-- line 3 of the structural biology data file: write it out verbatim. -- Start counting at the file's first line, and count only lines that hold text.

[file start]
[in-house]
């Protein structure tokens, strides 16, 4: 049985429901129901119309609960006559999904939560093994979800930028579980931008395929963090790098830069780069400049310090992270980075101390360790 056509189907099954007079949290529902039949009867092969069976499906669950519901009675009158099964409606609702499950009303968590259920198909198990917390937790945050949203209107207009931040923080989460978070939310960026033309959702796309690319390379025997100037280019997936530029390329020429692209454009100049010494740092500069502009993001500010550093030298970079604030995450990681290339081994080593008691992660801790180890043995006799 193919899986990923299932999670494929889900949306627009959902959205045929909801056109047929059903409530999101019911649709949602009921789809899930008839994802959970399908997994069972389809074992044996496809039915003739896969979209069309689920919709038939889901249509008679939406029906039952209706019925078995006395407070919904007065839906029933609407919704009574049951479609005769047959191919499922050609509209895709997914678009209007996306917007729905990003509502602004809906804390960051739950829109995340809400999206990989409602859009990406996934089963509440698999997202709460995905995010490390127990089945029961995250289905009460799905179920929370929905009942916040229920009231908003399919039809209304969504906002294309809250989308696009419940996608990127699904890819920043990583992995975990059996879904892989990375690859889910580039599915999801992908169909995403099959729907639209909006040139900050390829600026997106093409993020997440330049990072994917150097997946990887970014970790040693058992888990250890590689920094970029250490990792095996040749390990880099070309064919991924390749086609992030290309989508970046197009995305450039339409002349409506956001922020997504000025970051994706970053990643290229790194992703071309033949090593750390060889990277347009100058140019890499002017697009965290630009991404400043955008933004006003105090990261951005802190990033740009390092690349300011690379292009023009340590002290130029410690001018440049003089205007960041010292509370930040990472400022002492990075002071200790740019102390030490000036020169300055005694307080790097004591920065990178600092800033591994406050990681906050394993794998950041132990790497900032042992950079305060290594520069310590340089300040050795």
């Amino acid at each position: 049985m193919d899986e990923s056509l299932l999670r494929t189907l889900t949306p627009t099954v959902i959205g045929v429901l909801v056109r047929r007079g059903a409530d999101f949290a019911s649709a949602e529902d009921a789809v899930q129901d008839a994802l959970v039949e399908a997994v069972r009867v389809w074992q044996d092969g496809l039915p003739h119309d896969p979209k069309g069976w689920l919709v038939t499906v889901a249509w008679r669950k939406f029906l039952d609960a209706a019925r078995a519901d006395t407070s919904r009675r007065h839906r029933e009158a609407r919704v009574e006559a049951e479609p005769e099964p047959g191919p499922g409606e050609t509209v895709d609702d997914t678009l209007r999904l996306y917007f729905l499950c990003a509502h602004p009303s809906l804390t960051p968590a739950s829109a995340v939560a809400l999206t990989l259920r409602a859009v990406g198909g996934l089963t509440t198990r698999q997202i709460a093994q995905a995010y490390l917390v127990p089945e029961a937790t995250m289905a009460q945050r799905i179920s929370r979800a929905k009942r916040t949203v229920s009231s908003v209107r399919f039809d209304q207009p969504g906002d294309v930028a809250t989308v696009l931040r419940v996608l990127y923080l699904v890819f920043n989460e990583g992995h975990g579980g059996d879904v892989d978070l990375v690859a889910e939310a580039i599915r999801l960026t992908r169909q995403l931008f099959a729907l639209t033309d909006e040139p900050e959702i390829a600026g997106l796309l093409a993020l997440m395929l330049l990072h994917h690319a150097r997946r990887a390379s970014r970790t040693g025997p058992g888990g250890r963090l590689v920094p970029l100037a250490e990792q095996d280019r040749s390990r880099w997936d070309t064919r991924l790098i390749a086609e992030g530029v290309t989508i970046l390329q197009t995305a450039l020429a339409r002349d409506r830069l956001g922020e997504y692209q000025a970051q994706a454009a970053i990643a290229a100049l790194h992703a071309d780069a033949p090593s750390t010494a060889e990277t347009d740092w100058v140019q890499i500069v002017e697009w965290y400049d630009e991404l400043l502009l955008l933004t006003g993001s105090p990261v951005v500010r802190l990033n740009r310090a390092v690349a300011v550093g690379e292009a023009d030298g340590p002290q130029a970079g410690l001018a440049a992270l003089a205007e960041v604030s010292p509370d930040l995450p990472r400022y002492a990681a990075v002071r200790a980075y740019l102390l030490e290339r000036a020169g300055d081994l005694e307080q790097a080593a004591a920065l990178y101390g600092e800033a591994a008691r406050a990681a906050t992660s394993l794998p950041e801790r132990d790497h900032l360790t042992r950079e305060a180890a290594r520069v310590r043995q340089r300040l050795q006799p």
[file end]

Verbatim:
């Amino acid at each position: 049985m193919d899986e990923s056509l299932l999670r494929t189907l889900t949306p627009t099954v959902i959205g045929v429901l909801v056109r047929r007079g059903a409530d999101f949290a019911s649709a949602e529902d009921a789809v899930q129901d008839a994802l959970v039949e399908a997994v069972r009867v389809w074992q044996d092969g496809l039915p003739h119309d896969p979209k069309g069976w689920l919709v038939t499906v889901a249509w008679r669950k939406f029906l039952d609960a209706a019925r078995a519901d006395t407070s919904r009675r007065h839906r029933e009158a609407r919704v009574e006559a049951e479609p005769e099964p047959g191919p499922g409606e050609t509209v895709d609702d997914t678009l209007r999904l996306y917007f729905l499950c990003a509502h602004p009303s809906l804390t960051p968590a739950s829109a995340v939560a809400l999206t990989l259920r409602a859009v990406g198909g996934l089963t509440t198990r698999q997202i709460a093994q995905a995010y490390l917390v127990p089945e029961a937790t995250m289905a009460q945050r799905i179920s929370r979800a929905k009942r916040t949203v229920s009231s908003v209107r399919f039809d209304q207009p969504g906002d294309v930028a809250t989308v696009l931040r419940v996608l990127y923080l699904v890819f920043n989460e990583g992995h975990g579980g059996d879904v892989d978070l990375v690859a889910e939310a580039i599915r999801l960026t992908r169909q995403l931008f099959a729907l639209t033309d909006e040139p900050e959702i390829a600026g997106l796309l093409a993020l997440m395929l330049l990072h994917h690319a150097r997946r990887a390379s970014r970790t040693g025997p058992g888990g250890r963090l590689v920094p970029l100037a250490e990792q095996d280019r040749s390990r880099w997936d070309t064919r991924l790098i390749a086609e992030g530029v290309t989508i970046l390329q197009t995305a450039l020429a339409r002349d409506r830069l956001g922020e997504y692209q000025a970051q994706a454009a970053i990643a290229a100049l790194h992703a071309d780069a033949p090593s750390t010494a060889e990277t347009d740092w100058v140019q890499i500069v002017e697009w965290y400049d630009e991404l400043l502009l955008l933004t006003g993001s105090p990261v951005v500010r802190l990033n740009r310090a390092v690349a300011v550093g690379e292009a023009d030298g340590p002290q130029a970079g410690l001018a440049a992270l003089a205007e960041v604030s010292p509370d930040l995450p990472r400022y002492a990681a990075v002071r200790a980075y740019l102390l030490e290339r000036a020169g300055d081994l005694e307080q790097a080593a004591a920065l990178y101390g600092e800033a591994a008691r406050a990681a906050t992660s394993l794998p950041e801790r132990d790497h900032l360790t042992r950079e305060a180890a290594r520069v310590r043995q340089r300040l050795q006799p």